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A+ afterschool snacks enhancing kids’ health

Published by Cheryl Mussatto, MS, RD, LD on Aug 7, 2019

Summer is almost over with a new school year about to begin. You’ve bought new book bags, shoes, and school supplies to start your child’s school year off right.  But there’s one other important component enhancing your child’s school success and health – healthy after-school snacks.

The importance of after-school snacks

Who doesn’t remember coming home from school hungry looking for something to eat? Children of today are no different. Keeping nutritious after-school snacks on hand allows kids of all ages the perfect opportunity to enrich their growth and nutritional needs.

As parents, we are responsible for forming our kids’ snack habits.  Think of the after-school snack as a mini-meal.  Healthy, nutritious snacks are a far smarter way to fill them up instead of offering overly-refined foods such as chips or Cheetos. Smart snack choices can provide key nutrients like fiber, iron, and protein that may otherwise be lacking in some kids’ diets.

The idea is to fuel your kids’ brains providing an energy boost while satisfying their hunger cravings helping them achieve academic success. For those participating in sports, busy student athletes will be wise to choose nutritious snacks supporting energy for growth and athletic performance. When smart snack choices are frequently made, this not only develops good eating habits, but also enjoyment of wholesome foods.

Planning healthy after-school snacks by age

Even though meals make up the majority of a child’s nutritional intake, snacks are sort of like cement patching together what may be missing from meals. Children’s nutritional needs change from age-to-age. That’s why planning snacks to include a mix of complex carbohydrates, healthy fats, and protein for sustained energy and satiety is a smart strategy. Here’s a look at good snack strategies for kids from elementary through high school:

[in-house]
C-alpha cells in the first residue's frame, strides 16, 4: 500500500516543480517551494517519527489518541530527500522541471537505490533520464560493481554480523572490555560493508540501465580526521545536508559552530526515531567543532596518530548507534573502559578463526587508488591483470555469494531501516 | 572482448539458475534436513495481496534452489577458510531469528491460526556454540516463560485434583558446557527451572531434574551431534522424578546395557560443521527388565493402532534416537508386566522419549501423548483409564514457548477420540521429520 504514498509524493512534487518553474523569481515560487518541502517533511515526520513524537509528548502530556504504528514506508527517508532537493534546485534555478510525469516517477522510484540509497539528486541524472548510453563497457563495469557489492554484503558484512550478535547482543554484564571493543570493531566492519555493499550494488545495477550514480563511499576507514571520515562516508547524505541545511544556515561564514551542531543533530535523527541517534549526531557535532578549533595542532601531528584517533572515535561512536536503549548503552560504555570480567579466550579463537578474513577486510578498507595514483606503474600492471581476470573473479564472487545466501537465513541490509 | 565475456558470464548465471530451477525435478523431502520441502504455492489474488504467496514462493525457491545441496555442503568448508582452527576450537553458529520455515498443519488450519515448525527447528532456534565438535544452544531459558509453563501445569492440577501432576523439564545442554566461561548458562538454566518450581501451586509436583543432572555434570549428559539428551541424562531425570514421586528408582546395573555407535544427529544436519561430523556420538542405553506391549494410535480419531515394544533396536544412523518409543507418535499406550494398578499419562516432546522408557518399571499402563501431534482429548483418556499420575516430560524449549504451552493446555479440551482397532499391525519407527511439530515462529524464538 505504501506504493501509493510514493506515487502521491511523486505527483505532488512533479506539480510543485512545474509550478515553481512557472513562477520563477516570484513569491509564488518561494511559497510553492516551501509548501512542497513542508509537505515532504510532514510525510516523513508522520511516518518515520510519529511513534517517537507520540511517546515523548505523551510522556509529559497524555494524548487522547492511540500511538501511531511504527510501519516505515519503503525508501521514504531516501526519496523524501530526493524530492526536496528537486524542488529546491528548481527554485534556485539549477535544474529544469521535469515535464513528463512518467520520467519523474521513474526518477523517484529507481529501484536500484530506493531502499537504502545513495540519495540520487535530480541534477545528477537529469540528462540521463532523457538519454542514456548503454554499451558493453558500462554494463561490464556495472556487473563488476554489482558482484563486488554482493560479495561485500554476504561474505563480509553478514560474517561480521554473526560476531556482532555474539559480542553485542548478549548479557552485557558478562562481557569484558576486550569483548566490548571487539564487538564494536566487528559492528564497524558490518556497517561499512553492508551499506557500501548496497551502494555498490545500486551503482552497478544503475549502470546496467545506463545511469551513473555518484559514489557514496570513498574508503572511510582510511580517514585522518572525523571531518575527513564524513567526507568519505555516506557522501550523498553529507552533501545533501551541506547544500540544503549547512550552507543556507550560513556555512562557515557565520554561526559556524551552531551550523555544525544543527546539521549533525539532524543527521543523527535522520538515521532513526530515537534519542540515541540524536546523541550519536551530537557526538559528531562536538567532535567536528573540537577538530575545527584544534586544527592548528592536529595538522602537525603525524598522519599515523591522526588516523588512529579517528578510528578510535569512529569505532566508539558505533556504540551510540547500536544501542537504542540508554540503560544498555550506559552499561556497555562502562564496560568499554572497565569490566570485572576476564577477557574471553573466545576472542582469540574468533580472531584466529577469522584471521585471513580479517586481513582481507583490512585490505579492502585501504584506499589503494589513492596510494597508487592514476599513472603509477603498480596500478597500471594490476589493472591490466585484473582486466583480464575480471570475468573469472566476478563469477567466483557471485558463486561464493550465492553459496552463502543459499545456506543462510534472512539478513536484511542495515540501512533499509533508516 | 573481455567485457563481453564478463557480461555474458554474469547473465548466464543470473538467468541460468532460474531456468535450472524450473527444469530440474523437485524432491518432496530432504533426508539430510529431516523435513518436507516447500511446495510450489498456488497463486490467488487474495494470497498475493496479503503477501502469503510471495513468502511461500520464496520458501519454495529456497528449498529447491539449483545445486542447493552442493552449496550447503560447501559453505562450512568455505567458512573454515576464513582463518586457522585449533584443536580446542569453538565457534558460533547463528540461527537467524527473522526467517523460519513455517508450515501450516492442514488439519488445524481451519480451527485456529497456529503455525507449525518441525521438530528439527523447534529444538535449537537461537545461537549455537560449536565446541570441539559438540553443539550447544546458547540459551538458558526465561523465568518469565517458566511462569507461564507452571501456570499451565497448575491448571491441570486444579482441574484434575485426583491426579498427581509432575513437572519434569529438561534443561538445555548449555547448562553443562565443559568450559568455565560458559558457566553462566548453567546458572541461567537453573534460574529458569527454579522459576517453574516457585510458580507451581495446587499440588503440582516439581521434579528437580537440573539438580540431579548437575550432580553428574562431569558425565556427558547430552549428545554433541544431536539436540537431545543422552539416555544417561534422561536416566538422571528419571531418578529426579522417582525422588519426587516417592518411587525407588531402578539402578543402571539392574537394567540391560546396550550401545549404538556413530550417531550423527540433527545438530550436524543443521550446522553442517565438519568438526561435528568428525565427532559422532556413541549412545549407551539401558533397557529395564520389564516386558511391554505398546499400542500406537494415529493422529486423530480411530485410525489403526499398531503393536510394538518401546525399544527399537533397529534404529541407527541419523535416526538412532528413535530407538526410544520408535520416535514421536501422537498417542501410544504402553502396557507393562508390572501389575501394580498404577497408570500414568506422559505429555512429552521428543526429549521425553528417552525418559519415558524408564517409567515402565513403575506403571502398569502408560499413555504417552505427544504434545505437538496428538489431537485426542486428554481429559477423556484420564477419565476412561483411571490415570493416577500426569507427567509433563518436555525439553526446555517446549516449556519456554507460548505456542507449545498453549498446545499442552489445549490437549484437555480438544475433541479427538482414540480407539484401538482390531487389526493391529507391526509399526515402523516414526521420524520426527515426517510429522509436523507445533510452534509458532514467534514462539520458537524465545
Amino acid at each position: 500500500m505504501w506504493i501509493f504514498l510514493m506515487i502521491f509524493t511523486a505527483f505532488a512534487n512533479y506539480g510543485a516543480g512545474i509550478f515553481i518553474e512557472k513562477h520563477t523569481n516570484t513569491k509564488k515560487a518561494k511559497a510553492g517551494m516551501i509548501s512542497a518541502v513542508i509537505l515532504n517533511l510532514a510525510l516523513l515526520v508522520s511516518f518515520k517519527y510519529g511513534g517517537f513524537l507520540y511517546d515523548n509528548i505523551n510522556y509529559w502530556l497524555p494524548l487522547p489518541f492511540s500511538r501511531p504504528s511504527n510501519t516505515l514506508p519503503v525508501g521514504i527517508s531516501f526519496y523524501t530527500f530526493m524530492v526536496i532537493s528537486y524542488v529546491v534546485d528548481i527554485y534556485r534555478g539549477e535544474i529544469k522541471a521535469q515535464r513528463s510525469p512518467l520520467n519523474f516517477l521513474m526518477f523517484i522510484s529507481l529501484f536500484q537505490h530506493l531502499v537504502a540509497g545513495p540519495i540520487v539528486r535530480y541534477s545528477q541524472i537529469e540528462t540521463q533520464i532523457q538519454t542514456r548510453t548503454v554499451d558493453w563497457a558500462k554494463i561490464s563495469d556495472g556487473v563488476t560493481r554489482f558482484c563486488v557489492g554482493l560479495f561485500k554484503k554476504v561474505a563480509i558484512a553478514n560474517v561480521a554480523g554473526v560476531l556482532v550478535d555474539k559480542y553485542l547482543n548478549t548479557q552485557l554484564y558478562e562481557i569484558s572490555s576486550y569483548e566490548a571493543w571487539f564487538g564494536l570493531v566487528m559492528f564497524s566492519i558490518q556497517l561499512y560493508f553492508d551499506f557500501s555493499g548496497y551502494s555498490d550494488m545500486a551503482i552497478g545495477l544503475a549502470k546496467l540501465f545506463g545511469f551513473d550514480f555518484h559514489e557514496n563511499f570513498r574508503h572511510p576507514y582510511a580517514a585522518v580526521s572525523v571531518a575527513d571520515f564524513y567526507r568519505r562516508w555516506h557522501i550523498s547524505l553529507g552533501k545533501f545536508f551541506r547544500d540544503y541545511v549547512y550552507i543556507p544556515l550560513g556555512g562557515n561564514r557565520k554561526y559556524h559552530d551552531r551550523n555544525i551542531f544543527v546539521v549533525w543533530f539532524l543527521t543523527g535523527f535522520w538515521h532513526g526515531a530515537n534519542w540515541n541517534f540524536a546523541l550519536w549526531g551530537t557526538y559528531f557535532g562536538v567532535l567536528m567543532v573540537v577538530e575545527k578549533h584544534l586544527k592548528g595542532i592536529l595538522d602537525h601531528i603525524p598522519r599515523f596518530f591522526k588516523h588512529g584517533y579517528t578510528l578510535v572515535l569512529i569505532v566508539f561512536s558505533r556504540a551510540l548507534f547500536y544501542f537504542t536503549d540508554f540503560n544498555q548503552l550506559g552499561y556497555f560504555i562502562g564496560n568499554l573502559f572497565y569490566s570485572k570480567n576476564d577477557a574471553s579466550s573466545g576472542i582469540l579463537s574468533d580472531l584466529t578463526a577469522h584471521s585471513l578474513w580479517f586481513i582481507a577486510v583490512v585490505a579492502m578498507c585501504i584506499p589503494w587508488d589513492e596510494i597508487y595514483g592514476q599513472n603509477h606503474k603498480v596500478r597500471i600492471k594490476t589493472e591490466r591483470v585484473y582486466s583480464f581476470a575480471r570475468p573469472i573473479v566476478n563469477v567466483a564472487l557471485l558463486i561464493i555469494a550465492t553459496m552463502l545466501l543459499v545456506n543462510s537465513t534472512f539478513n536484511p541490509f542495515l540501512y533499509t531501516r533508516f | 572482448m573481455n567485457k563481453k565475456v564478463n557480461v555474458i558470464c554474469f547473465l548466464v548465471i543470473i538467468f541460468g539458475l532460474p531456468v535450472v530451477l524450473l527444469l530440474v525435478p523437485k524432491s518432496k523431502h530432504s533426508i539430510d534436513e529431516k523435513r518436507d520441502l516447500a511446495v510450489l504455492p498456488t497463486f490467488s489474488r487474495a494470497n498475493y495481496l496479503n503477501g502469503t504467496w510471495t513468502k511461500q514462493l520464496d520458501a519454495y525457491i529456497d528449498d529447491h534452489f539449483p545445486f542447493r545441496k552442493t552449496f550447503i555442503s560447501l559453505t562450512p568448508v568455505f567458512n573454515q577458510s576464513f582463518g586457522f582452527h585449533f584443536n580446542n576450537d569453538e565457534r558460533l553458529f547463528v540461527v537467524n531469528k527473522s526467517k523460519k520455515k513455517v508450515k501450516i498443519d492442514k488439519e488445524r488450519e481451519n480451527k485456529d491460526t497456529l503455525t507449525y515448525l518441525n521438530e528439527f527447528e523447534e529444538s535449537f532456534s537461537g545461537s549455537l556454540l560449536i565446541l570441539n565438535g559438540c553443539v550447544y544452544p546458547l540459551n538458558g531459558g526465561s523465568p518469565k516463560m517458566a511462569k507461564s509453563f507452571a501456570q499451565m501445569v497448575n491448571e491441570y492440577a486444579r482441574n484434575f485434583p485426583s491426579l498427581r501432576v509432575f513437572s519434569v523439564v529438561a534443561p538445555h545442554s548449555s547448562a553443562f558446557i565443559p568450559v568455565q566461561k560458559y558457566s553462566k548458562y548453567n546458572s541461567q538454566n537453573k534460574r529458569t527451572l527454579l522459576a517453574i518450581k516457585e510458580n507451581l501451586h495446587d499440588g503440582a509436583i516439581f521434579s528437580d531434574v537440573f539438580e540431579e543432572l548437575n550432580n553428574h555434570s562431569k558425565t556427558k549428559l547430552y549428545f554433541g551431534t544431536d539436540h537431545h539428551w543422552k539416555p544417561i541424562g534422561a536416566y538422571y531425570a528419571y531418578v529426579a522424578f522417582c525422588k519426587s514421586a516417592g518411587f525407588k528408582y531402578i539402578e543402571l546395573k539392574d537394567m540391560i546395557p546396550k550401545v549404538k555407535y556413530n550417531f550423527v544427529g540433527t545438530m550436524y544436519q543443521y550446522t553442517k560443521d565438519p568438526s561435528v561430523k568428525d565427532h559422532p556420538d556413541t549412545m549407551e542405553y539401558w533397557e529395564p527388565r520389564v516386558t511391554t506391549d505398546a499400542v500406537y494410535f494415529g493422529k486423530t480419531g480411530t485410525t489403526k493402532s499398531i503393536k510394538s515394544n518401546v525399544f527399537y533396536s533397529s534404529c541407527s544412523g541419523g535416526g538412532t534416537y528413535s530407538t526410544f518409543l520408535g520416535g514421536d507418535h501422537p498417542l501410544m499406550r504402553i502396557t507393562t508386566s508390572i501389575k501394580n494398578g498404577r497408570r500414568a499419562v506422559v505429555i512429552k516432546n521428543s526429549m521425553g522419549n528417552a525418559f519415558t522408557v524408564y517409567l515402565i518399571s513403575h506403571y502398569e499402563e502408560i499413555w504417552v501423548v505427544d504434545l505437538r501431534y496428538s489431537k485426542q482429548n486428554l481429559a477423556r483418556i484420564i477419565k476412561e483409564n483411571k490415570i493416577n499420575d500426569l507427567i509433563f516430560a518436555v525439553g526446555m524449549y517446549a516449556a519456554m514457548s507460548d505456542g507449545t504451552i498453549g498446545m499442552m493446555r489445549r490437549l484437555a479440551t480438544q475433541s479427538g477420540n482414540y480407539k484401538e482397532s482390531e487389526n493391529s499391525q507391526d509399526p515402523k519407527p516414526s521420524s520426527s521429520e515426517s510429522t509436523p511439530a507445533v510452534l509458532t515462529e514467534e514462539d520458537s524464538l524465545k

• Elementary School – At this age, kid’s palates are still evolving. One day they like a food, they next day they don’t. Spark their interest in trying new foods by involving them in planning snacks. Take them to the grocery store, helping them pick healthy choices that fit standards you’ve set. Introduce cooking skills by letting them help you make snacks.
  • Middle School – By now, your child has already developed routines which might include more time spent watching TV, playing video games and being with friends. It’s also a time when bad snack habits of filling up on not-so-nutritious foods and beverages can easily get out of hand. Here’s your opportunity to set rules such as eating only at the kitchen table (no food allowed in bedrooms), making family meals a priority, and talking about why good nutrition matters as they start puberty.
  • High School – Teens’ snack habits often revolve around their social life as activities, jobs, and sports fill up their time. Getting teens to choose healthy snacks can be challenging. Your best bet is to stock your home with delicious, nutritious foods meeting their nutritional needs. When they open the refrigerator or cupboard doors, your teens should see foods such as cut up veggies, fruit, nuts, string cheese, whole wheat crackers, hard boiled eggs or slivers of meat to snack on.

Healthy eating starts with parents as role models since children easily pick up on parents’ attitudes about food. Demonstrating a healthy attitude towards food goes a long ways in helping your children to develop that same attitude also. Why not eat the after-school snack with them showing your kids its okay to enjoy all foods in moderation. When you display good eating habits, think of the positive impact it’ll have on your child’s future eating habits.

Best ideas for healthy snacks

With some pre-planning, here are quick and easy healthy snack ideas to consider:


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Cheryl Mussatto, MS, RD, LD

Cheryl Mussatto MS, RD, LD is a registered dietitian with a master’s degree in Dietetics and Nutrition from the University of Kansas and a bachelor’s degree in Dietetics and Institutional Management from Kansas State University. She is a clinical dietitian for Cotton O’Neil Clinics in Topeka and Osage City; an adjunct professor for Allen Community College, Burlingame, KS where she teaches Basic Nutrition; and is a freelance writer and blog contributor for Dr. David Samadi, Urologic Oncologist Expert and World Renowned Robotic Surgeon in New York City. Cheryl is also the author of The Nourished Brain, The Latest Science on Food’s Power for Protecting the Brain from Alzheimers and Dementia and The Prediabetes Action Plan and Cookbook, both available on Amazon in Kindle and paperback editions.

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